We had planned to paddle to Lovers Point, the farthest point that we had been told that we were allowed go with our kayaks, but as we approached Point Cabrillo, where waves crashed violently against the rocks, the winds picked up and currents began forcefully pulling us out to sea. We had to paddle hard just to keep ourselves from being pulled further away from shore. Eventually we fought our way past the rocky point, where we hoped that conditions would get better, but they didn’t. I started to wonder what would happen to us if, with no cellphones and no guide, we lost our battle and were swept far out into the ocean; we decided not to find out. We turned around and fought our way back to the other side of Point Cabrillo.

It was evening and, even on the other side of Point Cabrillo, the winds were picking up, but I wanted to explore Fishermans Wharf, where we had heard the barks of sea lions earlier. As we paddled, I noticed that, even though my jacket and pants were covered in water, I still felt comfortably warm and fairly dry. I was glad that I had opted to wear the Adventures by the Sea gear and the watershoes that I had brought from home, although I wished I’d put some sunscreen on the exposed tops of my feet.

We were traveling along some kelp when my friend called out that he had spotted some otters. I turned to look and saw not only the otters, but a sleeping seal. Only the seal’s eyes and nostrils were sticking out of the water. We immediately stopped paddling and watched the animals. The seal opened his eyes and looked at us, and then closed them again and returned to his rest. The otters groomed themselves, rubbed their faces, and twirled in the water, as if no one was watching. My friend and I pulled our kayaks together and took in nature’s show.

After a few minutes, we gently paddled away toward Fisherman’s Wharf. At the tip of the breakwater, where barking sea lions rested on the rocks, we had to battle the winds and currents while dodging boats that were entering and exiting the marina. We fought our way to the docks below one of the buildings where we saw a sleeping pile of adorable sea lions, and then, satisfied with our adventure, we headed back to the beach where we’d launched. An Adventures by the Sea employee dragged our kayaks out of the water and we trudged back to the office to change back into our clothes.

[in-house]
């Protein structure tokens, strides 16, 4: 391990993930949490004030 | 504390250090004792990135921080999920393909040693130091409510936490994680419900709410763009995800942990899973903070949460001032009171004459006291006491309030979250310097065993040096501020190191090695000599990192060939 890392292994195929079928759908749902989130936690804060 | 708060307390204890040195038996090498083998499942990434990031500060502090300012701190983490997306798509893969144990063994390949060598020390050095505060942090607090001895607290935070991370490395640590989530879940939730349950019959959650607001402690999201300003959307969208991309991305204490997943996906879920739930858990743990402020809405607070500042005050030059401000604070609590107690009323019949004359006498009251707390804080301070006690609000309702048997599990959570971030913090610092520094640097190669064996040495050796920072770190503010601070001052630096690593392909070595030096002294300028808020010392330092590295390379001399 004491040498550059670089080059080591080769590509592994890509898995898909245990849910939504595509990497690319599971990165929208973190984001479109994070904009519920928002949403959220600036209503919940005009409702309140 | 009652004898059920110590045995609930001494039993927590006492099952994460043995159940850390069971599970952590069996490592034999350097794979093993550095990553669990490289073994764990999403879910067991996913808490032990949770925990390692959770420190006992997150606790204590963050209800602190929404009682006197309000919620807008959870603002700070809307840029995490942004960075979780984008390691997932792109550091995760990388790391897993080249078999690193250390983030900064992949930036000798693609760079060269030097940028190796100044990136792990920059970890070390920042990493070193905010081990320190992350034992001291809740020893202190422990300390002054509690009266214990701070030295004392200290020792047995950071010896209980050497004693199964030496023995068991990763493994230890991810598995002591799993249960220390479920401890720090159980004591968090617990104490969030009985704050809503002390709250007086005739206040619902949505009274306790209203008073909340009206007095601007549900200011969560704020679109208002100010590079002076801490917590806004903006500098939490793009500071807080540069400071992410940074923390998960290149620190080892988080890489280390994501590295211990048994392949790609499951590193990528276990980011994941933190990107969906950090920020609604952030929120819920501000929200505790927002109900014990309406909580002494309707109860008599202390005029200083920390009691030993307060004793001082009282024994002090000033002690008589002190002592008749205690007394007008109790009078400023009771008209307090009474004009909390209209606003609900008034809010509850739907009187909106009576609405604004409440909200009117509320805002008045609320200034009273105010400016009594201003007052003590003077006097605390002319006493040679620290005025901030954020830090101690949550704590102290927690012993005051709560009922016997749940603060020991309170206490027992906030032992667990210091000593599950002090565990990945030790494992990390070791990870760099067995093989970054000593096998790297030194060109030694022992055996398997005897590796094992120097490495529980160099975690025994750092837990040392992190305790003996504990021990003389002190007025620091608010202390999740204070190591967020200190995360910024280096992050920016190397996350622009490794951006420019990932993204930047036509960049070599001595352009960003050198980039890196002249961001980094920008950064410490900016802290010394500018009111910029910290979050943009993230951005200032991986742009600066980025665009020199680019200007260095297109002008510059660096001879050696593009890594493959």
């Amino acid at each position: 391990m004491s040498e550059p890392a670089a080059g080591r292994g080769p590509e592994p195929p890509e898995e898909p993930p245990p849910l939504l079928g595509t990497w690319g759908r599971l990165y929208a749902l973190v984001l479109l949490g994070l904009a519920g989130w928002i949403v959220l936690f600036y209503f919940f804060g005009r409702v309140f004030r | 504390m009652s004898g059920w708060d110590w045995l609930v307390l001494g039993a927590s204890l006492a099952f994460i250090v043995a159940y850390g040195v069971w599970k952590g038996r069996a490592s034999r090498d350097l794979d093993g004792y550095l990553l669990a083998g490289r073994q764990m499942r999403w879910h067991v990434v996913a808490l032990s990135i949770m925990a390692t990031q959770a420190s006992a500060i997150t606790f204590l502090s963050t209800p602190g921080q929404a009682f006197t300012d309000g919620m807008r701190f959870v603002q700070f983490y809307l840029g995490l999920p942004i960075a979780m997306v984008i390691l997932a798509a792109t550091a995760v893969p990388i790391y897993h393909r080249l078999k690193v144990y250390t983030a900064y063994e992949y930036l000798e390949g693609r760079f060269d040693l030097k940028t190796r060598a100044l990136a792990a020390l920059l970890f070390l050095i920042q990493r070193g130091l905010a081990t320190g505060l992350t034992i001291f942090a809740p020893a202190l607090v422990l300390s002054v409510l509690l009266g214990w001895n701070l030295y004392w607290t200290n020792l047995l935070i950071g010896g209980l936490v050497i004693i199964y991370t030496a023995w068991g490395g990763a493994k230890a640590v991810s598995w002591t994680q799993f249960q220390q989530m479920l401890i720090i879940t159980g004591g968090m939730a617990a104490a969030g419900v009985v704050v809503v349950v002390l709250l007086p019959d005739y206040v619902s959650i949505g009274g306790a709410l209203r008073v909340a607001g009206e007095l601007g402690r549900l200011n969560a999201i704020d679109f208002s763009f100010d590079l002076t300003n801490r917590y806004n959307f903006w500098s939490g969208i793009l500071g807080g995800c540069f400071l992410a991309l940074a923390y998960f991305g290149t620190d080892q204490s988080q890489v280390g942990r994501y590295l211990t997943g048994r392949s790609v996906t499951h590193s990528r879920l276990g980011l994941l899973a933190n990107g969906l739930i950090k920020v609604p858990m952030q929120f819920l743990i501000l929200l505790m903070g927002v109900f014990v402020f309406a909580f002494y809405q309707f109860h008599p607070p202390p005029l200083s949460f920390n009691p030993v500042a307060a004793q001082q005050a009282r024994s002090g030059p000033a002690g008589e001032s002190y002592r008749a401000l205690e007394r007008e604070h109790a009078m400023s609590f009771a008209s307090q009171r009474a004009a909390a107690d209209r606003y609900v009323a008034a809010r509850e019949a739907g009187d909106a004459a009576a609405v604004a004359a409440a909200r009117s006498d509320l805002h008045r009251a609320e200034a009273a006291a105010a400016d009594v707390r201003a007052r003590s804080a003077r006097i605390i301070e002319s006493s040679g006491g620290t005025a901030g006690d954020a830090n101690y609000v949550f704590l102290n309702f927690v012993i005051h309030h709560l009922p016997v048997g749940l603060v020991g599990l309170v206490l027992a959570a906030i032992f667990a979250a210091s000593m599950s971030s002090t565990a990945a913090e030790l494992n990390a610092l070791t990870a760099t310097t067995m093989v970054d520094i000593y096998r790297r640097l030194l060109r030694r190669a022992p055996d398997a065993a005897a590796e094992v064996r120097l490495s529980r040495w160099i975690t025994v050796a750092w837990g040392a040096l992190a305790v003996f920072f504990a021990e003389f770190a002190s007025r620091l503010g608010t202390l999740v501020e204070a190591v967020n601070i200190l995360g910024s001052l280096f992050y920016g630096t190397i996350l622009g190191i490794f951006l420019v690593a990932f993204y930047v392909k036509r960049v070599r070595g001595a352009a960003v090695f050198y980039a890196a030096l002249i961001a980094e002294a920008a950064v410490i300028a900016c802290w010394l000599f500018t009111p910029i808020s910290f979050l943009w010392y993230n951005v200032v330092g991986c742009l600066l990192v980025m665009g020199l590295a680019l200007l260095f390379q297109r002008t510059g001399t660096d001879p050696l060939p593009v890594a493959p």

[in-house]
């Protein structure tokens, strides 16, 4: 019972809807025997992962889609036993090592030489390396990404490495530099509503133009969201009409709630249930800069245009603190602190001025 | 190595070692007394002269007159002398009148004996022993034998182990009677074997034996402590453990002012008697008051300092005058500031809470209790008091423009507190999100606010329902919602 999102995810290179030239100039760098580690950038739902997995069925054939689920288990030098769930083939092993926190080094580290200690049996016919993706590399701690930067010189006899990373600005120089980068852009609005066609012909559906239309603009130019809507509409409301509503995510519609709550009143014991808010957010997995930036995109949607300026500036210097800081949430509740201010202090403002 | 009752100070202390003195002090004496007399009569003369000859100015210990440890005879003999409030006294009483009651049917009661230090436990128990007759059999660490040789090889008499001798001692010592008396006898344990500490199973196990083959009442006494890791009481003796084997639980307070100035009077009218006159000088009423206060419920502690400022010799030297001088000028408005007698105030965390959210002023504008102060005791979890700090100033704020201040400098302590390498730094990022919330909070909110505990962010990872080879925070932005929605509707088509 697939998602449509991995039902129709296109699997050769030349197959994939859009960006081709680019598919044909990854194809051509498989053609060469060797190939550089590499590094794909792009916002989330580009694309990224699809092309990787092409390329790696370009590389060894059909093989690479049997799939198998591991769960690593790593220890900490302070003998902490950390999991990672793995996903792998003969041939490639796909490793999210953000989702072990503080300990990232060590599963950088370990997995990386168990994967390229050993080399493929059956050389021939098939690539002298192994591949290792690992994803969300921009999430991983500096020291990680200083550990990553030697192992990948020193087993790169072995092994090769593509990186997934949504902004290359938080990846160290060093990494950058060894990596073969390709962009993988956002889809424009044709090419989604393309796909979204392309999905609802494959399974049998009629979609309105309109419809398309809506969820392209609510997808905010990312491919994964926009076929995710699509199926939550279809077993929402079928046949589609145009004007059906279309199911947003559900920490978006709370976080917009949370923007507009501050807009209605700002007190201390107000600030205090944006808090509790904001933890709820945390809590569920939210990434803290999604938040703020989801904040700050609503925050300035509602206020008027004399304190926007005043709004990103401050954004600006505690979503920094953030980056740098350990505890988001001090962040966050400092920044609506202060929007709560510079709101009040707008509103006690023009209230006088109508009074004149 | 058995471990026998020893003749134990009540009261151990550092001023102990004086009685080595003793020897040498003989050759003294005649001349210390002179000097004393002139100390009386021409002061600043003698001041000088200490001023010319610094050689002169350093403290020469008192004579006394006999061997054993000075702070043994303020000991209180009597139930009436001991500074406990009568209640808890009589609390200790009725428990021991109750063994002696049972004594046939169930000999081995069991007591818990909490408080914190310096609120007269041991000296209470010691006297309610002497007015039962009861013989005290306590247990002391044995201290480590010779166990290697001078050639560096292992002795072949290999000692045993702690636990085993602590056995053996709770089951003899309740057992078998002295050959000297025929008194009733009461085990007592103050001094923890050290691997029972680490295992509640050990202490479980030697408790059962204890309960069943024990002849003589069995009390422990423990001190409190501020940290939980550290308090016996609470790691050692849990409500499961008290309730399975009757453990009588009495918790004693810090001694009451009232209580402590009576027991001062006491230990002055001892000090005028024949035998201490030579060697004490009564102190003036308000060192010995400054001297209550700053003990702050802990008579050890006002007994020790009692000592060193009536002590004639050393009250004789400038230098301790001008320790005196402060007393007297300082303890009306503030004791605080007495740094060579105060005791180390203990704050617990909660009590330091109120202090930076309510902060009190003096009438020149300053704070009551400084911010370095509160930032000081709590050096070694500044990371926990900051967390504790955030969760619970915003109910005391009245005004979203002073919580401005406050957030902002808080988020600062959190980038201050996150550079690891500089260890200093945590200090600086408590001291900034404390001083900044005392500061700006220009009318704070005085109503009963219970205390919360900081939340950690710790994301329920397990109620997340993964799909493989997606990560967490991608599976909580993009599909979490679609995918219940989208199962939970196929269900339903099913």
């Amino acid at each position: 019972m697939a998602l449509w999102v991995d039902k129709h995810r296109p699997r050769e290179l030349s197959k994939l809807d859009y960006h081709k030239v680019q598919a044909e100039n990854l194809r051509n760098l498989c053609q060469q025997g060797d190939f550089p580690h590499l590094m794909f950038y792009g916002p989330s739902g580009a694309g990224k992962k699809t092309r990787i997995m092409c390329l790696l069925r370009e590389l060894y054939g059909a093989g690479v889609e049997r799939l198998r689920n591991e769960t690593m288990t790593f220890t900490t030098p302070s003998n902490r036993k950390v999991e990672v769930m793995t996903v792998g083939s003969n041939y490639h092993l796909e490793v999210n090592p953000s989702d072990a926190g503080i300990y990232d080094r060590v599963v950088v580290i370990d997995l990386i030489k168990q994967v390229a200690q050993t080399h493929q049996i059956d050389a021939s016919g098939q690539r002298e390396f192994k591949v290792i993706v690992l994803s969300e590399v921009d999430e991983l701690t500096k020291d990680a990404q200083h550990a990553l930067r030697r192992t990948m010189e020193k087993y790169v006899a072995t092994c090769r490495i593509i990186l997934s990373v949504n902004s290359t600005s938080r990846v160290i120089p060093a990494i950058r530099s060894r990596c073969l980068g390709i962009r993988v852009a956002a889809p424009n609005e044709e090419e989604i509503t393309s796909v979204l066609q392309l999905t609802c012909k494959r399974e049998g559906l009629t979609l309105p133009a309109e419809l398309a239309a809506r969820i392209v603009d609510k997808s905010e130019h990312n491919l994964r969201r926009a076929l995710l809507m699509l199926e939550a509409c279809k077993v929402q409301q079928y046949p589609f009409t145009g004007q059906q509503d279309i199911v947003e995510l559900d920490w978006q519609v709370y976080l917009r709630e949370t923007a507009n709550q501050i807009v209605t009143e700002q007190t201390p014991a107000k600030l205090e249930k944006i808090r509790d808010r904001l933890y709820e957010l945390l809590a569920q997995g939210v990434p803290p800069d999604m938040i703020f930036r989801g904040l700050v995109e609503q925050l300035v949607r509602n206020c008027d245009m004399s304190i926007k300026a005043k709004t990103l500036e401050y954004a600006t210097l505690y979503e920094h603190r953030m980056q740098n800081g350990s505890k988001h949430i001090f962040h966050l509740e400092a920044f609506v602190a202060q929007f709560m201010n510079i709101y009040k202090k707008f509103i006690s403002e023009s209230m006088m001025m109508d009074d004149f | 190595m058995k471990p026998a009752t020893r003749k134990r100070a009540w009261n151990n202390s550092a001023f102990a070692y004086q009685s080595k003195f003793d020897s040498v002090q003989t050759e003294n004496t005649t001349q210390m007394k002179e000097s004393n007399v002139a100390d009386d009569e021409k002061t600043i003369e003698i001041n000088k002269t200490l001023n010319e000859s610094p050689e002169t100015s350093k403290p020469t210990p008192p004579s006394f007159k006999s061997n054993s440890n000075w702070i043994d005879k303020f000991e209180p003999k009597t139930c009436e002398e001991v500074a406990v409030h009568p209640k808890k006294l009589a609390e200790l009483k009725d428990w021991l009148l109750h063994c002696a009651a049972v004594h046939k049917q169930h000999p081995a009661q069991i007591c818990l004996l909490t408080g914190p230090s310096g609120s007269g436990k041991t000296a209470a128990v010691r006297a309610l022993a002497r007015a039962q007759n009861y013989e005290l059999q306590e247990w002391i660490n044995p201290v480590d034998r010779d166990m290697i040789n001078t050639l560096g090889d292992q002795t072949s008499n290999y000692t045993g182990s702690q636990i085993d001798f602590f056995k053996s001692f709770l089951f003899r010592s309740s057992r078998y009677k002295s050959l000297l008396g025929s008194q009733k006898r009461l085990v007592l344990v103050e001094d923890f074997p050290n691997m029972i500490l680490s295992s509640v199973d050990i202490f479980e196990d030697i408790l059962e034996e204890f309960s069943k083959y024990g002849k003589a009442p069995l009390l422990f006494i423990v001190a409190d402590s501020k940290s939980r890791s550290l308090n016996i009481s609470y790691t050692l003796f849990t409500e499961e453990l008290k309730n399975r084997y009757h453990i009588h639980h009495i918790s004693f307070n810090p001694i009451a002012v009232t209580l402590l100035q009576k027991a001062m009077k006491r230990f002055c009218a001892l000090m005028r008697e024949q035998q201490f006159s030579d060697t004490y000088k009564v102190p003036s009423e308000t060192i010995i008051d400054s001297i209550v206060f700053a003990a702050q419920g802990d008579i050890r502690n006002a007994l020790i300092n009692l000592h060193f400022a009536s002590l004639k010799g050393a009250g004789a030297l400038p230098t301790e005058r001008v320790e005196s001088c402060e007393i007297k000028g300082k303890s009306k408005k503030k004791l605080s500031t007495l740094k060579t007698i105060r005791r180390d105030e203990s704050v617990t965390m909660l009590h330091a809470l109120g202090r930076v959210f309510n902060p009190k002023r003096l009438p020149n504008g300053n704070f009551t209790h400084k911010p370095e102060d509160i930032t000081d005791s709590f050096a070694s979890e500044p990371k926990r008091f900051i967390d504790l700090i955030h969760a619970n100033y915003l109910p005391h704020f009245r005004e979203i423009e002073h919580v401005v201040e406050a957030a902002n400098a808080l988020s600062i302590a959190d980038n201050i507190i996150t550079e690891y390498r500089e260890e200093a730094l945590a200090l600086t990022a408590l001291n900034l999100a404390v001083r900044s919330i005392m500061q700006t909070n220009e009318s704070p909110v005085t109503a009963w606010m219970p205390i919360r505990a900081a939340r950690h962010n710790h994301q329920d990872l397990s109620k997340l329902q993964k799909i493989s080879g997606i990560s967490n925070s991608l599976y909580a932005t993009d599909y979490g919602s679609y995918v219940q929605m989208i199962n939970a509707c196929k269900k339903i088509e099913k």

“Wow,” the employee who checked us in remarked, “you were out for a long time!” And we had been; we’d spent about three-and-a-half hours on the water. I was already starting to feel the soreness in my arms as we sat down to dinner at Peter B’s BrewPub. The restaurant was one of two restaurants at our hotel (we were too exhausted to go searching for any other place to eat), and it turned out to be a great choice. My Ale & Garlic Chicken Sandwich was exceptionally fresh and flavorful. I would have gladly had another one the next day, but after a dip in the hotel hot tub and another excellent night’s sleep at Portola, it was time to head back to Los Angeles.

Since we would be traveling from Monterey to Los Angeles all in one day and wanted to take a faster route than PCH, we traveled inland on the 68 to Salinas where we made the confusing connection to the 101 South.

It was about lunchtime when we were passing near Solvang, and I longed for another Danish Waffle from Mortensen’s, and so we took a brief detour to Solvang from the 101. The bustling Sunday Solvang tourists had thinned into a quiet Wednesday crowd. To us, Solvang felt like a different place than the one we’d visited just two days earlier.

We enjoyed lunch on GreenHouse Café’s patio, and then walked next door to Mortensen’s where we ordered danishes and cookies to go.
That night, at home, at my dining room table, I enjoyed one of my waffles. My second Danish Waffle, and the third one that I enjoyed the following day, were just as good as the first!

I did this in July 2012 in California, USA.

Jen (California, USA)

Other posts from this trip:

Part One: Los Angeles to Morro Bay
Part Two: Cambria and San Simeon
Part Three: Big Sur